Putting it in writing: The new White House National Security Strategy goes big on the administration's of-repeated mantra that it's seeking U.S. energy "dominance," mentioning the idea no less than a half-dozen times.
"Unleashing these abundant energy resources — coal, natural gas, petroleum, renewables, and nuclear — stimulates the economy and builds a foundation for future growth," it states.
- The document lists several "priority actions," including: speeding up permitting for infrastructure like pipelines and export terminals and promoting U.S. exports overall; working with allies to protect infrastructure from cyber and physical attacks; and helping achieve "universal access" to affordable energy.
Why it matters: Prominently emphasizing "dominance" in the security strategy signals how the White House is using a multi-pronged rationale to back up its moves to promote U.S. coal and oil-and-gas.
- Officials define "energy dominance" broadly to encompass many energy sources including renewables. However, the administration has focused largely on actions and plans to curb regulations that affect fossil fuels, especially coal, while promoting U.S. natural gas and oil exports.
Climate posture: As we noted yesterday, the plan omits the Obama administration's recognition of climate change as a security threat. However, it does discuss climate in other ways, noting: "Climate policies will continue to shape the global energy system."
Consistent with the White House message at the recent UN climate talks in Bonn, Germany, it makes that case that fossil fuels and other energy forms will be needed to meet rising energy demand in the developing world, while casting U.S. policy as a model for other economies.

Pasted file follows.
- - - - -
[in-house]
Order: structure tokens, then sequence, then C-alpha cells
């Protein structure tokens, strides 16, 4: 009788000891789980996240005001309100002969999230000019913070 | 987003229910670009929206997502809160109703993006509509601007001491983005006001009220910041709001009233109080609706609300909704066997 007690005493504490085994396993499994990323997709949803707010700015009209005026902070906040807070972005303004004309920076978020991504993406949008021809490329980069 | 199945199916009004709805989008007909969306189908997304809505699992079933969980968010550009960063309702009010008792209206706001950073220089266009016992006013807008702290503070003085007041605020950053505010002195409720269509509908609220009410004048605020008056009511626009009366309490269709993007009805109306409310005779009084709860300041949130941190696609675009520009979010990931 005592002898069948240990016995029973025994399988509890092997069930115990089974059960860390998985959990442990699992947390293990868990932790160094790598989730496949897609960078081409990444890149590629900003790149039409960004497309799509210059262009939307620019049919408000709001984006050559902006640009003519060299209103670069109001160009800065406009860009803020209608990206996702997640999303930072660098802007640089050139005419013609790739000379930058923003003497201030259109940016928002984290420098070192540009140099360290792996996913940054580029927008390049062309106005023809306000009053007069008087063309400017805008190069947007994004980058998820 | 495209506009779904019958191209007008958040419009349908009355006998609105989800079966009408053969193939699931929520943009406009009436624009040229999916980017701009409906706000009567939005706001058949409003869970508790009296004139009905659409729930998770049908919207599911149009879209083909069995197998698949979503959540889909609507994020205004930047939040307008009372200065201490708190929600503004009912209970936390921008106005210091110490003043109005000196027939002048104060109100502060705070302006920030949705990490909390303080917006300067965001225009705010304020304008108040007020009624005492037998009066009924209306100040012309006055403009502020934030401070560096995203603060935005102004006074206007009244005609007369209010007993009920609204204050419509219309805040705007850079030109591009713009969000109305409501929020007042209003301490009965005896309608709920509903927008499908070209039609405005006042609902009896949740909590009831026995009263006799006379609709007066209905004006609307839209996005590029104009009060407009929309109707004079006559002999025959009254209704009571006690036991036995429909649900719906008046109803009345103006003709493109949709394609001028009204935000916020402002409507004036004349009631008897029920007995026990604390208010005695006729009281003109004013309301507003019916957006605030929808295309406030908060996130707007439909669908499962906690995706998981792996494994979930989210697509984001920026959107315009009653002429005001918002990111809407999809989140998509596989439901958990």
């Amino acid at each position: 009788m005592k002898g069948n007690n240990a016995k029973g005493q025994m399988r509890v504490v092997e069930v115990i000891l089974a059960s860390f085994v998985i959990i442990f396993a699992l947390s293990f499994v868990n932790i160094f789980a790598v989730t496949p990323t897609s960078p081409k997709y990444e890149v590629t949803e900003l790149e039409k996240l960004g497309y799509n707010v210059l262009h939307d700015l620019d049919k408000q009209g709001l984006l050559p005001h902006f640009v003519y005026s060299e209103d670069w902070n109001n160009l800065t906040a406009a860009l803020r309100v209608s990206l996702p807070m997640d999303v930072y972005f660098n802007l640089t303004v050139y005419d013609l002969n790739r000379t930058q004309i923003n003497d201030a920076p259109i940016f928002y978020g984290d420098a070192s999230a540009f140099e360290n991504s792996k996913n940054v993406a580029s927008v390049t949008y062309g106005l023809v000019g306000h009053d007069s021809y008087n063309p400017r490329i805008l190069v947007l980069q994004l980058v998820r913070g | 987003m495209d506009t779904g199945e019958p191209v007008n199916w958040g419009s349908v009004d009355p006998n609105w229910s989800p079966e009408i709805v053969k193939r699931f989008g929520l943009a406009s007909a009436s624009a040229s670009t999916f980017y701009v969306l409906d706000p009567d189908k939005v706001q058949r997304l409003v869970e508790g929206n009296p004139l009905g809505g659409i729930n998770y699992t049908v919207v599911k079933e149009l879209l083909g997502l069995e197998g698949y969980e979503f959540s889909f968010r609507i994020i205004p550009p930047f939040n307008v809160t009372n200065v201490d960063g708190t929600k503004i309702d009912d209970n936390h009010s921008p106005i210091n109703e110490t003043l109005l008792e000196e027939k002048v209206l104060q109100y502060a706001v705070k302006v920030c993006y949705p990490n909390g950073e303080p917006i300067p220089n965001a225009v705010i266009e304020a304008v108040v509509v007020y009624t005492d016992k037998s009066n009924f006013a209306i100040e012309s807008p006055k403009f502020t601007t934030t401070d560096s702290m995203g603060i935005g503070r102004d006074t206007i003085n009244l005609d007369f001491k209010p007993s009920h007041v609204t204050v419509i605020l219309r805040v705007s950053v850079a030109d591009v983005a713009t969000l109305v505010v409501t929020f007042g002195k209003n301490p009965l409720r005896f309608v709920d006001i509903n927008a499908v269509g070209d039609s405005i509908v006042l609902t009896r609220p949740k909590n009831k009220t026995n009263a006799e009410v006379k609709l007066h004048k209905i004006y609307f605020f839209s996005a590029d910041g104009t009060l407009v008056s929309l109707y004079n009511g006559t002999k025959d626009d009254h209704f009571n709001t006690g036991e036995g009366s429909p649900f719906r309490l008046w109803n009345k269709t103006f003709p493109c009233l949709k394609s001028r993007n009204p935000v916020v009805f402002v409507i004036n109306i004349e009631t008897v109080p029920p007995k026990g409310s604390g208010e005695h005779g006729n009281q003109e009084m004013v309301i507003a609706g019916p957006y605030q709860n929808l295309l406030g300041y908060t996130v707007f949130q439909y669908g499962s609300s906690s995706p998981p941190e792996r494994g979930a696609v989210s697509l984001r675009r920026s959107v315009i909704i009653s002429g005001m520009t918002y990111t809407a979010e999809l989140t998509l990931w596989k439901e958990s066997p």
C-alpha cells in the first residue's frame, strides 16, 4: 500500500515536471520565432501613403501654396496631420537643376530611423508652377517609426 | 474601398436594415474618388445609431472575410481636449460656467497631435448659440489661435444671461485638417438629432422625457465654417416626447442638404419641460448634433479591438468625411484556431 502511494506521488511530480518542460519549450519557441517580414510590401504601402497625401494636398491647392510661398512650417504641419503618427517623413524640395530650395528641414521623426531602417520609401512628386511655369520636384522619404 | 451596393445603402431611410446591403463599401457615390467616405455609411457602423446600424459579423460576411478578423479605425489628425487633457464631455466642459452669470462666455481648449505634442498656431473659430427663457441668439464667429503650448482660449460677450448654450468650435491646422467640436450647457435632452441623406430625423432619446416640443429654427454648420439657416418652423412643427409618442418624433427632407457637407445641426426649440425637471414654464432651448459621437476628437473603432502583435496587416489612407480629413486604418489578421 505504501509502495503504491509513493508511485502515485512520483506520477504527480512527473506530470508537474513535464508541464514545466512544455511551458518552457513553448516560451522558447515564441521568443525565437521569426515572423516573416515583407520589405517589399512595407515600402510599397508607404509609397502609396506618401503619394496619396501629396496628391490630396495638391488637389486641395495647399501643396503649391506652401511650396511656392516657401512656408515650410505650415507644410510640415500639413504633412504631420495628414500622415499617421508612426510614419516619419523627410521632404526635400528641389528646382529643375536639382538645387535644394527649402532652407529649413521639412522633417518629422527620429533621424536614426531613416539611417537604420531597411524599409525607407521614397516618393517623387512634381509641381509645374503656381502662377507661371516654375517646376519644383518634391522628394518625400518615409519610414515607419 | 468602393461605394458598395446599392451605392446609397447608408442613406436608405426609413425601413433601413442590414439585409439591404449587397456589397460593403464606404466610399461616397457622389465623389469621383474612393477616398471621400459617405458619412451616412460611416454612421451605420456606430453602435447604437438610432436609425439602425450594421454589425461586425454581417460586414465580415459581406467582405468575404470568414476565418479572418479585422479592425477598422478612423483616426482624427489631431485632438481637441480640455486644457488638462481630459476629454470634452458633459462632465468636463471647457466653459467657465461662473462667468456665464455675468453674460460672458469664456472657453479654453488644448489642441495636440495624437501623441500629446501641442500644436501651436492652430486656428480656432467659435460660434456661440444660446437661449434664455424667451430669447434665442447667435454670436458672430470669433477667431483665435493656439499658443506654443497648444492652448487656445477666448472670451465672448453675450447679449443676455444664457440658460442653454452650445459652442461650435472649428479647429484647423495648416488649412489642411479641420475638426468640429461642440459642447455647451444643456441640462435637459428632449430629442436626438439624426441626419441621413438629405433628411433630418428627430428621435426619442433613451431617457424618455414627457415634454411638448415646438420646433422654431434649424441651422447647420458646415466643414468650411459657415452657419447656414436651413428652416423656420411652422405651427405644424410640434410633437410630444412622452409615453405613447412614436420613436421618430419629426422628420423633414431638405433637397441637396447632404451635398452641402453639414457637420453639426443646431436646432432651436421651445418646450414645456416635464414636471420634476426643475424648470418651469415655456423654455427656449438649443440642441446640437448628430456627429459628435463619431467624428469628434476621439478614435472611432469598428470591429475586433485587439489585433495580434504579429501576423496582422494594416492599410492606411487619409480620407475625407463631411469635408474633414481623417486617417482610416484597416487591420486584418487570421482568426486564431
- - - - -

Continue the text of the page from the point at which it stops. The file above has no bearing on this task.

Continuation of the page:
- "The United States will remain a global leader in reducing traditional pollution, as well as greenhouse gases, while expanding our economy. This achievement, which can serve as a model to other countries, flows from innovation, technology breakthroughs, and energy efficiency gains, not from onerous regulation," it states.
Overall the plan is consistent with what amounts to a Trump doctrine on climate, which is basically:
- Question the scientific consensus on human-caused warming and throttle back the Obama administration's high priority on the topic with moves like quitting the Paris climate deal and withdrawing regulations.
- But at the same time, recognizing that it's probably wise to do something, and that something is to emphasize natural gas — which is a big factor behind the drop in U.S. CO2 emissions since 2005 — plus a more efficient use of coal and carbon-free nuclear power.
Yes, but: A number of analyses conclude that various White House policies will together slow or even halt the decline of U.S. emissions, putting the country further away from meeting its 2015 pledge in the Paris climate deal to cut emissions 26%–28% below 2005 levels by 2025.
Editor's note: This piece has been corrected to show that for climate, the NSS did not only state: "Climate policies will continue to shape the global energy system."